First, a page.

Political issues and identity politics may appear to be less foregrounded in Put your heart… But is that really the case?
It may seem so but is not the case. In this work, there is no solid ground but only a swirling marsh composed of exactly those issues of politics and identity which surface and sink, appear and disappear, loom and evanesce. The banality and magic realism of the abattoir is an example of that.
You went filming and performing in a slaughterhouse. Can you tell us more about that choice of location and how the performance was realized?
When Elu’s condition manifested, it was as a sudden hemorrhage of 90% of the blood in his body into the bath in our home. So, in making the work, I felt the need to bathe in that blood in a ritual of cleansing. I inveigled my way into an abattoir in a manner, which I will not speak of, to protect the people who assisted me. What is seen as improper is always so socially dangerous. My intervention is my attempt to accept the horror of literally being died on.
People seem to assume that the abattoir video is an instruction to not eat meat, but there is no finger-pointing moralism in it. It is about making visible what is behind the choices we make. The slaughterhouse is about life, and the prerogative people assume to deny it. As far as using a slaughterhouse as a site for art, I cannot fathom nor respect peoples’ reluctance to accept that. As is always the case in my work, the horrors I speak of, and that I show, are real and encountered, not imaginary and constructed by me. I did not invent an abattoir as a metaphor for my artistic expressions. I use my presence in the place to make my art, and as a by-product, you get the chance to see the carnage you create.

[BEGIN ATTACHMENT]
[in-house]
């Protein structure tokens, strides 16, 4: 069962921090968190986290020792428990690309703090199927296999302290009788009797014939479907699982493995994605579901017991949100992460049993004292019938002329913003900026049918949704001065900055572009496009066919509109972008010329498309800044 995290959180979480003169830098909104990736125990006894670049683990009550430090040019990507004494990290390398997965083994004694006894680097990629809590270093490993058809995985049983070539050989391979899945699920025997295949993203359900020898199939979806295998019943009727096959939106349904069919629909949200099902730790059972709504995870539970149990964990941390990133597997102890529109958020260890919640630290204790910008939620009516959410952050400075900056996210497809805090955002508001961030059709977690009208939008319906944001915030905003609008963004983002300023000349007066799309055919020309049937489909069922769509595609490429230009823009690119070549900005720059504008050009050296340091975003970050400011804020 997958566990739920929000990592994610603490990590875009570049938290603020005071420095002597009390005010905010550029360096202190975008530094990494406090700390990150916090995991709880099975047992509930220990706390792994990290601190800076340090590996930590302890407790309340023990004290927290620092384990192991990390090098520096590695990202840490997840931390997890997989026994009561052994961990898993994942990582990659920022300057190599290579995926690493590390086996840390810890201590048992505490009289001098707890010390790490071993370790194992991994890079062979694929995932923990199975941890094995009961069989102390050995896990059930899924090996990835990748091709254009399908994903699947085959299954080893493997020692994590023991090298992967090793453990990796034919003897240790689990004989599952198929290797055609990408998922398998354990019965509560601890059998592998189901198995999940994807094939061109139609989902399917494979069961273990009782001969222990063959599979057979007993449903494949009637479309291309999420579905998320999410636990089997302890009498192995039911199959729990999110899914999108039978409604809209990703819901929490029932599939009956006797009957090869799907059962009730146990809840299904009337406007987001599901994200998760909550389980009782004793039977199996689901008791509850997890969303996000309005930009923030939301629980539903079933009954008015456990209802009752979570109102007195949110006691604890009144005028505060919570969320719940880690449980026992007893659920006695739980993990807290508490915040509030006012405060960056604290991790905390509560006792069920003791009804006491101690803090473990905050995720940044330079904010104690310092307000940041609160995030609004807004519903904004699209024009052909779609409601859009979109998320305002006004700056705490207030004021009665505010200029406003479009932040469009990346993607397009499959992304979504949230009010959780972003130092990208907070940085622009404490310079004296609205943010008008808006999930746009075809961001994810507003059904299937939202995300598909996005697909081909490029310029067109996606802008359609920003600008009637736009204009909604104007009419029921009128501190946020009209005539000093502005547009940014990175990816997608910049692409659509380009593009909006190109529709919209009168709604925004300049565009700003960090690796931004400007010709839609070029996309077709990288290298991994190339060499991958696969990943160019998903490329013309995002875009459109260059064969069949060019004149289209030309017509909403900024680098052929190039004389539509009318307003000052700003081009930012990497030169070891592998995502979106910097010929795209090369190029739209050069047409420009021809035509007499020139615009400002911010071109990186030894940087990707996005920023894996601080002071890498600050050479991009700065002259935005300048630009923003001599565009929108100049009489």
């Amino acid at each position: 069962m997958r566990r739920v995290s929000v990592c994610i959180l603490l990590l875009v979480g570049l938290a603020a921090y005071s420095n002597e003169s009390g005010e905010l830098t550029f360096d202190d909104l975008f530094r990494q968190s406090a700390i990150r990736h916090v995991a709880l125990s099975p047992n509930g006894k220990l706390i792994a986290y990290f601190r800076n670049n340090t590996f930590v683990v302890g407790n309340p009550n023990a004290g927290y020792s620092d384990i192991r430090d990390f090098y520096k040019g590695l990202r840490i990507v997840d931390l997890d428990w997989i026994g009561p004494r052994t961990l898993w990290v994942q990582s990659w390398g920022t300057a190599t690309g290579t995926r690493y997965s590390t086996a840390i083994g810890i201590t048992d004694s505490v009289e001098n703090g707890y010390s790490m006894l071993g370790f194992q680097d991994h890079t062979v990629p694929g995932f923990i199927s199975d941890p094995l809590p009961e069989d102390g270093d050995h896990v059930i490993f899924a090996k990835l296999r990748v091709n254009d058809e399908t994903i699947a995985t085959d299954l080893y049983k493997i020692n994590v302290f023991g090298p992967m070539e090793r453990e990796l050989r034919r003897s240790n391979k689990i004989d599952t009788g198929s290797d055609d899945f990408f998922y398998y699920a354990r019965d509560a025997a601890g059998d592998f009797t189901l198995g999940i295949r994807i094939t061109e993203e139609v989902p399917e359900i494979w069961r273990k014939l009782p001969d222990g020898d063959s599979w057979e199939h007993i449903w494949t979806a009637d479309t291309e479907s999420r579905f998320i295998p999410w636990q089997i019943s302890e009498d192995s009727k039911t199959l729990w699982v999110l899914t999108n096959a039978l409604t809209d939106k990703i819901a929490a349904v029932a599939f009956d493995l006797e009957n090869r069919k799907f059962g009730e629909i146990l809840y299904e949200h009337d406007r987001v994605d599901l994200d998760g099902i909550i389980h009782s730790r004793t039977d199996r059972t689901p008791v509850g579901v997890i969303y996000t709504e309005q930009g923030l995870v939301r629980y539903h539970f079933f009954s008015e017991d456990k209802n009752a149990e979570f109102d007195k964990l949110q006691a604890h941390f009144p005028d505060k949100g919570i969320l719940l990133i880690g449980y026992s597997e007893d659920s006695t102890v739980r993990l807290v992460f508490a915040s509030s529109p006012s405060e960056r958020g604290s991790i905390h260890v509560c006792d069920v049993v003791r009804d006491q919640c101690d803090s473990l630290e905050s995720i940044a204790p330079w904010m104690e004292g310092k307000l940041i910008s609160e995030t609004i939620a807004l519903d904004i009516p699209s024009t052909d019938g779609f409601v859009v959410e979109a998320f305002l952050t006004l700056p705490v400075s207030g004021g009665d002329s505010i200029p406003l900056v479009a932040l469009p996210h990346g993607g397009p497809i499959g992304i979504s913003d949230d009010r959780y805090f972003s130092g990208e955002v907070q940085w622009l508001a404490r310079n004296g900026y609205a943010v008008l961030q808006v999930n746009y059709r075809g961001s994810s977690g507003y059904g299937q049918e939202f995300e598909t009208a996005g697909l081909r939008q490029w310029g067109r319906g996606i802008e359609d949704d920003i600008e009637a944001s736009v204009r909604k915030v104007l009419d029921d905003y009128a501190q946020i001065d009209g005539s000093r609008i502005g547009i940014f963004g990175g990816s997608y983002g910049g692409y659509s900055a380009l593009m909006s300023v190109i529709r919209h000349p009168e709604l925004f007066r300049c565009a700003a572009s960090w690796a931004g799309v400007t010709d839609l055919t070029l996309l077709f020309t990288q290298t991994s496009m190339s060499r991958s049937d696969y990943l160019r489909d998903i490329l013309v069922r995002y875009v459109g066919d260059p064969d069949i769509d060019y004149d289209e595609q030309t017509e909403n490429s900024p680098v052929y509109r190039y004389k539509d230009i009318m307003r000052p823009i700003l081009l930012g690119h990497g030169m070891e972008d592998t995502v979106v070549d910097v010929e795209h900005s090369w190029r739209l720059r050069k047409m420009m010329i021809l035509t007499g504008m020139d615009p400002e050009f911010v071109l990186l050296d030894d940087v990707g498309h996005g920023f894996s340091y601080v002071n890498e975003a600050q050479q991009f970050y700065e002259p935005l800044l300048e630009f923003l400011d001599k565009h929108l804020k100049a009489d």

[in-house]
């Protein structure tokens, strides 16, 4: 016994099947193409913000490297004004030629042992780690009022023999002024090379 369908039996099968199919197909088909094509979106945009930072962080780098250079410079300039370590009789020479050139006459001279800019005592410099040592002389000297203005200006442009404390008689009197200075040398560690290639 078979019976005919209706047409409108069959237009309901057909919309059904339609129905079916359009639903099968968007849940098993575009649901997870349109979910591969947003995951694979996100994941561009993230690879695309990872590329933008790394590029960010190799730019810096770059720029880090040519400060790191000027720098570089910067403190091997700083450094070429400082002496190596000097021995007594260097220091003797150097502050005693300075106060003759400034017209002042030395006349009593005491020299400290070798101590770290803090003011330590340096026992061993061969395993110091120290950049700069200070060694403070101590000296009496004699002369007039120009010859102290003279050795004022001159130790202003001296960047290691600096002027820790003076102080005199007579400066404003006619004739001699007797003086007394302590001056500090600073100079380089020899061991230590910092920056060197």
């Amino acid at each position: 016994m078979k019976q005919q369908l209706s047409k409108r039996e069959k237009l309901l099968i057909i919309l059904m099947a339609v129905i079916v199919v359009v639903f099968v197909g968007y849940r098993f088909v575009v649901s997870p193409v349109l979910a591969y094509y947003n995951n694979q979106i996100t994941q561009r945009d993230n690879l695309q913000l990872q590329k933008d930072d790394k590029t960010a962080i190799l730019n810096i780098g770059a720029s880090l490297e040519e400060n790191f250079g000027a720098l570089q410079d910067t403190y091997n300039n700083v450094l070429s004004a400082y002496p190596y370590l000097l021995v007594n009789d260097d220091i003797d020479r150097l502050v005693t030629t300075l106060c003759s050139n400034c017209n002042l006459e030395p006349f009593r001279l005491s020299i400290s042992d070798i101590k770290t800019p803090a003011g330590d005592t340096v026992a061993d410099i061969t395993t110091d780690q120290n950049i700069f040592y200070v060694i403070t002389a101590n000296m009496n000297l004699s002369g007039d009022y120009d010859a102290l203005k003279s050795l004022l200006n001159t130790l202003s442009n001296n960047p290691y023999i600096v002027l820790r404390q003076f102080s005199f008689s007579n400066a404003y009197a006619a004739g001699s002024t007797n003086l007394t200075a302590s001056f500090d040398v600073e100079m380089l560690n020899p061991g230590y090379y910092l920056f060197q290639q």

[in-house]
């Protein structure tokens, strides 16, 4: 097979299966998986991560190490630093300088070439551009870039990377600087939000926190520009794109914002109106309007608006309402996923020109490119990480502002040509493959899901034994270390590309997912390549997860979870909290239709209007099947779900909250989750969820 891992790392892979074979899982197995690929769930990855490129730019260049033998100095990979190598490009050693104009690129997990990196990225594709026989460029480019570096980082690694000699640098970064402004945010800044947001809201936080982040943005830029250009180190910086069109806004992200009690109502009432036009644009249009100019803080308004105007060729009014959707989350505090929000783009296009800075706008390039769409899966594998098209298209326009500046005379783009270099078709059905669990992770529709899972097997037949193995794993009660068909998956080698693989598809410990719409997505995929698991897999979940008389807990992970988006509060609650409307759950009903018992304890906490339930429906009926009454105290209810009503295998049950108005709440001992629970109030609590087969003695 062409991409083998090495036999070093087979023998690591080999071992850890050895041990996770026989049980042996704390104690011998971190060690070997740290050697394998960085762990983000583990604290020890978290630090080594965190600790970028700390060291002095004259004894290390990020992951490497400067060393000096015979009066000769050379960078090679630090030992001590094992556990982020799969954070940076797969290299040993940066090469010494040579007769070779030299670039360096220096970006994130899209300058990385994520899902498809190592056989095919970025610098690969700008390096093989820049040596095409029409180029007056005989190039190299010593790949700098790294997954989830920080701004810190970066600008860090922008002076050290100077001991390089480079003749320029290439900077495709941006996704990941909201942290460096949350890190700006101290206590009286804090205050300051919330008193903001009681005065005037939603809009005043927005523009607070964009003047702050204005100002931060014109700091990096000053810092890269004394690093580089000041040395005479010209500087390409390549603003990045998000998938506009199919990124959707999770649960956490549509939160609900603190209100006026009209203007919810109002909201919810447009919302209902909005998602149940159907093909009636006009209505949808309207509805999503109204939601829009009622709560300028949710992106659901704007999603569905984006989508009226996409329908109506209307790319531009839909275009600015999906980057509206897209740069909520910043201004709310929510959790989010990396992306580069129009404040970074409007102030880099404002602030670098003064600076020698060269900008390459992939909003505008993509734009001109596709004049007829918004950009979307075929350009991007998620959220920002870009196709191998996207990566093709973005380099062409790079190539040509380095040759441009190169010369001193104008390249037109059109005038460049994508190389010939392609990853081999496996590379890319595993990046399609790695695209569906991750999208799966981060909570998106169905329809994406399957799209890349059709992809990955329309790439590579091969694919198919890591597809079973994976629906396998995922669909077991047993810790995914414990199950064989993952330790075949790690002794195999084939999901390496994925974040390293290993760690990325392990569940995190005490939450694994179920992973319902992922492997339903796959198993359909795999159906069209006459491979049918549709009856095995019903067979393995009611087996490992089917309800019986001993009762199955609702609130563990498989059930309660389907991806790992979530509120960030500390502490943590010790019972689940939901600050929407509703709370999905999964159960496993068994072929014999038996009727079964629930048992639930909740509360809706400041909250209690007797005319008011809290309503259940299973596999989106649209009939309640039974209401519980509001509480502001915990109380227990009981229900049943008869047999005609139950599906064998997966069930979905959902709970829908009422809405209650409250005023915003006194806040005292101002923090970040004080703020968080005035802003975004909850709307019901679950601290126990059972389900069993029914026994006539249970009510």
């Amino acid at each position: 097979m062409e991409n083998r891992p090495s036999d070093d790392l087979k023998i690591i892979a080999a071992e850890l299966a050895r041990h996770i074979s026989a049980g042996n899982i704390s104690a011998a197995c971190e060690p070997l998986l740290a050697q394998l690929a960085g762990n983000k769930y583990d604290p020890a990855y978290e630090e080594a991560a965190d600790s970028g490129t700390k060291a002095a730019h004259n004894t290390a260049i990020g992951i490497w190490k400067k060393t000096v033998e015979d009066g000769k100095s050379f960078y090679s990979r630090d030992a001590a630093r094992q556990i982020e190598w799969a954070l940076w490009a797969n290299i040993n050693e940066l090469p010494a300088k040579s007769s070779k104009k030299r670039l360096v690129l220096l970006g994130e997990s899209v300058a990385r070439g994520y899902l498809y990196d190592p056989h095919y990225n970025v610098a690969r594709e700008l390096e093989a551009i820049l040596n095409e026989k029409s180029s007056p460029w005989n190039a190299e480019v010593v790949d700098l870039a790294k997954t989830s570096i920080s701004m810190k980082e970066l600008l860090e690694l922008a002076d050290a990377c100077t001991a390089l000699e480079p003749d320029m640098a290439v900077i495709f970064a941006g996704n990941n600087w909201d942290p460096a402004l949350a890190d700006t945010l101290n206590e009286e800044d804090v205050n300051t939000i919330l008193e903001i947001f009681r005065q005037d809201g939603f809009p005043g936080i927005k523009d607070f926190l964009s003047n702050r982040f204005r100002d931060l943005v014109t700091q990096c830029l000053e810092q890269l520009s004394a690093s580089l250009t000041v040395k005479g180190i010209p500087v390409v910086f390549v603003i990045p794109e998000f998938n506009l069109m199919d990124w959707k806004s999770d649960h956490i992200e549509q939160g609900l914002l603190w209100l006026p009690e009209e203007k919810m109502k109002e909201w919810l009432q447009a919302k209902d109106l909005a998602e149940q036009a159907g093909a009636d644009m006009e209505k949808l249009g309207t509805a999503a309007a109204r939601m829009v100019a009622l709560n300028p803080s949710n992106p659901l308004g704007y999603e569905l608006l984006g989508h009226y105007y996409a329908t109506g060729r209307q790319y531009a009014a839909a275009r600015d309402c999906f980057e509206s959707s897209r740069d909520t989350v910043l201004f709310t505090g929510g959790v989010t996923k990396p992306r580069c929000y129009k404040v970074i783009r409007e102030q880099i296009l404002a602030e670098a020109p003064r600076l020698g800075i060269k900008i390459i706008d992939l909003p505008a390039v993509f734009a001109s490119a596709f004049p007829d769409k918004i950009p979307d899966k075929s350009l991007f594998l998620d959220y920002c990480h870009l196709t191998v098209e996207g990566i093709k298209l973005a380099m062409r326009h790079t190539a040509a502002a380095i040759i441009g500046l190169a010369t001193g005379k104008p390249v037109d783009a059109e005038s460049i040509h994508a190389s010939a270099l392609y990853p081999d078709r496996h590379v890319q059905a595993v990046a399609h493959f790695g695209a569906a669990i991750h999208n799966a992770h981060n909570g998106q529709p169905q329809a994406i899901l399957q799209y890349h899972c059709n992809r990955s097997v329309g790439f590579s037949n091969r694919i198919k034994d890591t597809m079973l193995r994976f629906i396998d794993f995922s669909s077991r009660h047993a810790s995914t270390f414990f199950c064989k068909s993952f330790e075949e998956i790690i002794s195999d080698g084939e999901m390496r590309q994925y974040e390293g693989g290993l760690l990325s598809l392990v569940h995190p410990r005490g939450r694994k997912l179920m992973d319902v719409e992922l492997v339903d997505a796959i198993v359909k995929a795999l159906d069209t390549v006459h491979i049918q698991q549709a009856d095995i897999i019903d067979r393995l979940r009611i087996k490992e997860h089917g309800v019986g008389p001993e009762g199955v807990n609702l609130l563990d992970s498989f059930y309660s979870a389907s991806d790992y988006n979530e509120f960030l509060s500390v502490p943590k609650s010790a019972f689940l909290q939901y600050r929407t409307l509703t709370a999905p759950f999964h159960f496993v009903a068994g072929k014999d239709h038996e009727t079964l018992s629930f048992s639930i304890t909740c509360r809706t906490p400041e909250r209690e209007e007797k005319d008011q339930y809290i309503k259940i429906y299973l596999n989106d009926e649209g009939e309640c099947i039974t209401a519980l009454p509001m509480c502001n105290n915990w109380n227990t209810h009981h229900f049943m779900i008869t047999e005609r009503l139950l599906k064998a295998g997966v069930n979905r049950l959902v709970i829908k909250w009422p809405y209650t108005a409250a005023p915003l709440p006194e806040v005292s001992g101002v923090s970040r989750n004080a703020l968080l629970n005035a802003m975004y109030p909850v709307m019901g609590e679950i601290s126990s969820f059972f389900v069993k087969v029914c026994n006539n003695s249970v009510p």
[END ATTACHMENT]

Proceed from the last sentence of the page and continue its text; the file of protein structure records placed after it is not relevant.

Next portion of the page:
How do you consider the place and role of the audience in your work, and in Put your heart… in particular?
This is without question, the right question – which doesn’t mean that I have the right answer. I cannot speak for the audience and where, why or how they fit into the work. Those are deliberations members of the audience individually make and which I respect. But the themes of the work, love and loss and surviving ourselves in the face of that, are universal, so I believe there is a place in the work for each and all. Theaters are our temples, the appropriate place for the carrying out of public rituals. Music, art and dance have always been our means of divine reflection and religious expression. I am invoking and I am convoking without obligation. If you don’t wish to respond to the call, you are not compelled.
The thing about the audience, heaven help them, is that they are doing something potentially dangerous, they have chosen to do something very sacred, to go and to see someone’s art, and they should not feel free to walk into the theatre blithely. You do not have the freedom to enter the theatre like you enter the cinema, walking into the theatre is like walking into the sea.
In the press reviews surrounding this piece, one journalist observed that you stripped away some of your accessories and make up for this piece, taking away what appears essential to your persona as an artist. Do you feel that it is in any way true?